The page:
Next season is where history really changes. In real life, Webber missed the first 59 games and when he came back, he was far from his old self. Prior to his knee injury, Webber had never had a defensive rating lower than 98 during his time in Sacramento. After the knee injury, he never got below 102. Offensively there was a similar trend as his efficiency dropped due to an increase in jumpers taken vs. points in the paint. Webber's FG% went from 46-49% to 41-43%. Despite all this he still managed to be a very effective player, just not one worth the 7 year, $120 million contract he was receiving. The 03-04 Kings, with a depleted Webber, still managed to win 55 games and finish with the 4th best record in the NBA. A large part of this was because of Peja Stojakovic's best year ever (he finished 4th in MVP voting) and the acquisition of Brad Miller, who helped alleviate Webber's absence somewhat. The Kings got to the second round again, and barely lost in 7 games to the #1 seed Minnesota Timberwolves.

If C-Webb had been healthy, Sacramento likely would have been the #1 seed in the West, as Minnesota had just three more wins overall. That home court advantage (and a healthy C-Webb) would have been key, and I could easily see the Kings getting to the Western Conference Finals that year for a rematch against the Lakers. These Lakers were older than the ones that defeated Sacramento in 2001-02, and the Kings had taken the season series (again, without a healthy or even available Chris Webber for most of the season) 3 games to 1. Unlike 2002-03, the Kings matched up much better to the Lakers than to the Spurs and I definitely think the Kings would take that series, particularly with homecourt advantage. This would have led to a very exciting NBA Finals between the Kings and Pistons. The Pistons matched up well with Sacramento, and Webber vs. Sheed would have been a fun battle, but in the end I think Sacramento would have been the team to come out on top in six or seven games. Unlike the Lakers team that Detroit beat, the Kings had a lot more offensive options, and a healthy Webber playing for a title in his hometown? I think he would have been on another level. He would finally be able to put the "timeout" behind him forever.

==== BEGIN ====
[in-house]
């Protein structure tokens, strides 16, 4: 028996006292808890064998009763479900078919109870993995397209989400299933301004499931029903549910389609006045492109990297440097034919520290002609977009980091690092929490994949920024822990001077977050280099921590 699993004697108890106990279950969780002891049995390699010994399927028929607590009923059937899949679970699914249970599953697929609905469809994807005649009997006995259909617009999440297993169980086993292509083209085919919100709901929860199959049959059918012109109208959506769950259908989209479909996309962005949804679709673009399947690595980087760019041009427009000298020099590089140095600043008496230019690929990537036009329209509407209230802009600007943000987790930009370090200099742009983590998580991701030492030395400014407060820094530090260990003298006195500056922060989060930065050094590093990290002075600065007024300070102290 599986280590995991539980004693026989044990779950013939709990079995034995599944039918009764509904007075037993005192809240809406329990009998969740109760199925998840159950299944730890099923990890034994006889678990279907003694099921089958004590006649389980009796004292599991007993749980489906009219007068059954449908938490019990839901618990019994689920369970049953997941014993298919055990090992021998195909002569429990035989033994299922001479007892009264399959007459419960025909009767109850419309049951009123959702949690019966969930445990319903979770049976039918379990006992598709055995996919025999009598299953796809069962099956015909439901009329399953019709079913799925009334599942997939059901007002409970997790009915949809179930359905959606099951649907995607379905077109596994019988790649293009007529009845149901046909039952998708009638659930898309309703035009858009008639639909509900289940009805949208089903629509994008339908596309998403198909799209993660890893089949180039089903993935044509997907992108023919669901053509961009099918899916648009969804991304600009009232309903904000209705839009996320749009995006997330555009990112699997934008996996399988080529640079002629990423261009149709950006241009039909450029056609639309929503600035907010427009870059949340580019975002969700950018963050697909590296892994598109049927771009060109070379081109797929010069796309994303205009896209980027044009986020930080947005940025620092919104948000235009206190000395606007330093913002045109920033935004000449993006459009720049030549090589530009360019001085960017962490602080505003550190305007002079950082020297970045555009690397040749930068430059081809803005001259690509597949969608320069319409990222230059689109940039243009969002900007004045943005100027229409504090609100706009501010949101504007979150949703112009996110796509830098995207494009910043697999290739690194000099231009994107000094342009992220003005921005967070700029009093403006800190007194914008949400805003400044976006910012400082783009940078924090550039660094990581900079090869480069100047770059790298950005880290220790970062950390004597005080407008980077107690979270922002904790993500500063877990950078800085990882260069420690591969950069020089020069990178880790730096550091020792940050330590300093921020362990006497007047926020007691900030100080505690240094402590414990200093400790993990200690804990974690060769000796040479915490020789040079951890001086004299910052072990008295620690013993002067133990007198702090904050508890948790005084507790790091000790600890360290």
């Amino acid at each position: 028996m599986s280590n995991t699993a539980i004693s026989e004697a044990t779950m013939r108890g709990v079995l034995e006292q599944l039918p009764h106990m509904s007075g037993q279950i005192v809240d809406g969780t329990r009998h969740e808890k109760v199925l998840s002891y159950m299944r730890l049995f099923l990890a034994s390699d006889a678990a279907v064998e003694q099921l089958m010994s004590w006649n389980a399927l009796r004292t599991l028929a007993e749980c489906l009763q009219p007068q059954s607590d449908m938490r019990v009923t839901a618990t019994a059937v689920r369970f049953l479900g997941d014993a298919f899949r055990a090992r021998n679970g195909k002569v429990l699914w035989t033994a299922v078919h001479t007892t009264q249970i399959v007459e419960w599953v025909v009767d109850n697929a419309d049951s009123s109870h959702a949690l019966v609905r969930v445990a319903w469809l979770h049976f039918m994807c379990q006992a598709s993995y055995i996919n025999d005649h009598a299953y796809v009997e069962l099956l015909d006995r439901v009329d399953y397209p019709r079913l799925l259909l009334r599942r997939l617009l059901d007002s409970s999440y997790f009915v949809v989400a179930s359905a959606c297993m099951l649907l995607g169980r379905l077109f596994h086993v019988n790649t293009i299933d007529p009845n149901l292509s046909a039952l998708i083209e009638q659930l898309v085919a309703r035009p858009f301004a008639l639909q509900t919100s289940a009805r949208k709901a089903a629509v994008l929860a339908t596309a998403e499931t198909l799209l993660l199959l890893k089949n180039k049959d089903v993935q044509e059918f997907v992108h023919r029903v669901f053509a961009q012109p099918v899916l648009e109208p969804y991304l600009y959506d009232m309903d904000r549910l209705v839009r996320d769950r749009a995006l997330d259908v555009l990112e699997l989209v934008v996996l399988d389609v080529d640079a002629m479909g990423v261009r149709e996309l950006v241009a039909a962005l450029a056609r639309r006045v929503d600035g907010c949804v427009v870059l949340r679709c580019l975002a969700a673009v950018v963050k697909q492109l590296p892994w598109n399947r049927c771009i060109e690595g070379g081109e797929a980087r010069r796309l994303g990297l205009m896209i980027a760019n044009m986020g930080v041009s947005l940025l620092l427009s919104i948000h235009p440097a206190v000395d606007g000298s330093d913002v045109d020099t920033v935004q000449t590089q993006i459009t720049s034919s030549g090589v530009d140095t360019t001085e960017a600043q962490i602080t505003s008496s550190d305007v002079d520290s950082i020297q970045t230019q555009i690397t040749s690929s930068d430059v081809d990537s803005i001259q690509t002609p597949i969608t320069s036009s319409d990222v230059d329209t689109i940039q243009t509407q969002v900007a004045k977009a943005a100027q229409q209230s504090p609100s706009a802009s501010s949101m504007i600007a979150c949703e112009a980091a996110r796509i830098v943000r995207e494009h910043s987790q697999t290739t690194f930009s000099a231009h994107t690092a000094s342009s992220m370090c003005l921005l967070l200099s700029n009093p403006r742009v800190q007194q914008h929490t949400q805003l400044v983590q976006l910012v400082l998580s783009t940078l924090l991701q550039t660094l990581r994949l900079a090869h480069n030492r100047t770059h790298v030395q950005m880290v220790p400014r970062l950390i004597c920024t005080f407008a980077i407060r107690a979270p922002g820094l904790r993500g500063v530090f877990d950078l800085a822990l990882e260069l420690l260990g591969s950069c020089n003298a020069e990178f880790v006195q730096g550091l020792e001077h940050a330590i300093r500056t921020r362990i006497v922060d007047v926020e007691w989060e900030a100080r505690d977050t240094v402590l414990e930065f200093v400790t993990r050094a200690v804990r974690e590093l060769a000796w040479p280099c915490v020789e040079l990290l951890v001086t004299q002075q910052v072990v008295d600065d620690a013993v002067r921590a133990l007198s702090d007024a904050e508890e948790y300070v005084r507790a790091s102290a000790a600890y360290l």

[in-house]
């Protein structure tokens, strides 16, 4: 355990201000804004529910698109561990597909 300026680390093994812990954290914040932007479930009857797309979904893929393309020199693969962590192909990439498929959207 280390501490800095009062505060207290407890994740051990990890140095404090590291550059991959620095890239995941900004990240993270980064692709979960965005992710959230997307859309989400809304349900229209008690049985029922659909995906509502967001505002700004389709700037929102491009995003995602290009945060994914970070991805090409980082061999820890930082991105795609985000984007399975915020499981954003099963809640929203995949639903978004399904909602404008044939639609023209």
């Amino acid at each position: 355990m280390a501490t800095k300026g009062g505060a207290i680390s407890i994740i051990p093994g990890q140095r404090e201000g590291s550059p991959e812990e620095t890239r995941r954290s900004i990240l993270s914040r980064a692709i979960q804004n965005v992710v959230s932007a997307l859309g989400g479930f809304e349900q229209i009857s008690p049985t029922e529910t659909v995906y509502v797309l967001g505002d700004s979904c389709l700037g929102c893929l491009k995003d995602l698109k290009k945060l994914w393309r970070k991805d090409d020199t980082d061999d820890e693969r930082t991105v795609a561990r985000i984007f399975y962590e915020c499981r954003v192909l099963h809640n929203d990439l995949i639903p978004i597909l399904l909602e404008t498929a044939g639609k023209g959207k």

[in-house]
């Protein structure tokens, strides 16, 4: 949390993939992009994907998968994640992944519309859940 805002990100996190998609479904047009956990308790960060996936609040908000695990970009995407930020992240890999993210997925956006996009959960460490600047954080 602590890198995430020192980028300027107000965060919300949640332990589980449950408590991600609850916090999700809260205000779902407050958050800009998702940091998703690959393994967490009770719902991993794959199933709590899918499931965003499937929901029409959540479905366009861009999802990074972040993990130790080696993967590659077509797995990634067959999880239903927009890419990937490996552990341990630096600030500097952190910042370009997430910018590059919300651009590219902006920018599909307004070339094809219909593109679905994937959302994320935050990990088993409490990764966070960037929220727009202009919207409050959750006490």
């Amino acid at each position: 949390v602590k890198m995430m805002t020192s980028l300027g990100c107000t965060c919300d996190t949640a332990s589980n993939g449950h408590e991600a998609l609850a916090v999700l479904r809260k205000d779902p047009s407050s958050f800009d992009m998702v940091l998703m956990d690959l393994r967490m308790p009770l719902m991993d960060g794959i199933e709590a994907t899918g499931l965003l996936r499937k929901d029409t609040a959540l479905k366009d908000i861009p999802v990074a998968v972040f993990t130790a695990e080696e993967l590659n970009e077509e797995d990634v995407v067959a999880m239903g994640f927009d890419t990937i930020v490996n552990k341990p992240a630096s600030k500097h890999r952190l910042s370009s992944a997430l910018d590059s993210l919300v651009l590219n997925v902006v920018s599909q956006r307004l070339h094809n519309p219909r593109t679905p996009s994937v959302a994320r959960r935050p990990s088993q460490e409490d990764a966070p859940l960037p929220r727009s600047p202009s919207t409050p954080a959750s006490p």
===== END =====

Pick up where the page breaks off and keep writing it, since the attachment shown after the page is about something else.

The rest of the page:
With a healthy Webber, Sacramento's window for a title would have been stretched at least two more seasons, with a really good chance of winning it all in 2003-04. Webber would have been just 31 after that season with at least a few more high level years left in him. If we look at the tenures of an athletic big man like Kevin Garnett, he didn't start to really slow down until 32 or 33. Webber would have probably seen a similar dip in production as his athleticism started to come down from the elite level he was at. We saw that after the knee injury, just on a quicker pace than would have happened naturally.

The Kings probably wouldn't have traded Webber in the middle of 2004-05 season if he was still healthy. However, I don't think they would have been quite good enough anymore to win a title. Vlade wasn't re-signed, although even if he had stayed in the afterglow of a title win, his career was basically over as his age and injuries finally caught up to him. Doug Christie was traded for Cuttino Mobley, which gave Sacramento a big scoring boost in the backcourt, but an obvious loss in defense. More importantly, the rest of the league was getting better as Sacramento got older. San Antonio especially had Duncan, Parker and Ginobili in their primes. Phoenix was taking the West by storm with Steve Nash, Amare Stoudemire, Shawn Marion and Joe Johnson. The Mavericks had reloaded after a disappointing previous season. In the East, Detroit was still lurking and Miami had up-and-coming Dwyane Wade as well as Shaquille O'Neal. Barring a big trade for a younger star, the Kings were still good, but not quite good enough anymore.

But Webber being healthy would have been huge regardless. Rather than one real chance to win a title in 2001-02, the Kings probably would have had a couple more in 02-03 and 03-04. I find it pretty likely that the Kings would have at least one, maybe two, championship banners hanging from the rafters from those seasons if Webber hadn't gotten hurt.